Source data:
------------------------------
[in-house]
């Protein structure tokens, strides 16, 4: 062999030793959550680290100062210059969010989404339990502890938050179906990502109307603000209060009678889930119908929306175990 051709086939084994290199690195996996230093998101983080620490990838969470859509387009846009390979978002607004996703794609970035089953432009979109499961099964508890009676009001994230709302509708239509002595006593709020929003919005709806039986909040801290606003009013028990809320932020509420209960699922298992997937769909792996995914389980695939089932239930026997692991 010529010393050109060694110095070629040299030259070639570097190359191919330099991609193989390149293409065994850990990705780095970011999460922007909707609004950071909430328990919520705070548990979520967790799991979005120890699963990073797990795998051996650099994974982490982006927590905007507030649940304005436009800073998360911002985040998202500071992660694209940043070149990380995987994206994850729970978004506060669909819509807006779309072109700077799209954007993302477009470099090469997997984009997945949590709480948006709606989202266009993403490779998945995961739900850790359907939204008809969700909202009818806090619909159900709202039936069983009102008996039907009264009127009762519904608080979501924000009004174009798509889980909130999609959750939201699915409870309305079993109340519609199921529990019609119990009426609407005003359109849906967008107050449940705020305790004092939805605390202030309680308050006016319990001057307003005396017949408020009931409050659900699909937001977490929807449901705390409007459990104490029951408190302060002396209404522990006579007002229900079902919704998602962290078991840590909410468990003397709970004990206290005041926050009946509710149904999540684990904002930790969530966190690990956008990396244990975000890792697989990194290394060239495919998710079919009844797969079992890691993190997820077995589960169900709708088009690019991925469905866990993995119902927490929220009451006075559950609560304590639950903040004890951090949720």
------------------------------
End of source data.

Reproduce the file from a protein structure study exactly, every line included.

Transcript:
[in-house]
């Protein structure tokens, strides 16, 4: 062999030793959550680290100062210059969010989404339990502890938050179906990502109307603000209060009678889930119908929306175990 051709086939084994290199690195996996230093998101983080620490990838969470859509387009846009390979978002607004996703794609970035089953432009979109499961099964508890009676009001994230709302509708239509002595006593709020929003919005709806039986909040801290606003009013028990809320932020509420209960699922298992997937769909792996995914389980695939089932239930026997692991 010529010393050109060694110095070629040299030259070639570097190359191919330099991609193989390149293409065994850990990705780095970011999460922007909707609004950071909430328990919520705070548990979520967790799991979005120890699963990073797990795998051996650099994974982490982006927590905007507030649940304005436009800073998360911002985040998202500071992660694209940043070149990380995987994206994850729970978004506060669909819509807006779309072109700077799209954007993302477009470099090469997997984009997945949590709480948006709606989202266009993403490779998945995961739900850790359907939204008809969700909202009818806090619909159900709202039936069983009102008996039907009264009127009762519904608080979501924000009004174009798509889980909130999609959750939201699915409870309305079993109340519609199921529990019609119990009426609407005003359109849906967008107050449940705020305790004092939805605390202030309680308050006016319990001057307003005396017949408020009931409050659900699909937001977490929807449901705390409007459990104490029951408190302060002396209404522990006579007002229900079902919704998602962290078991840590909410468990003397709970004990206290005041926050009946509710149904999540684990904002930790969530966190690990956008990396244990975000890792697989990194290394060239495919998710079919009844797969079992890691993190997820077995589960169900709708088009690019991925469905866990993995119902927490929220009451006075559950609560304590639950903040004890951090949720």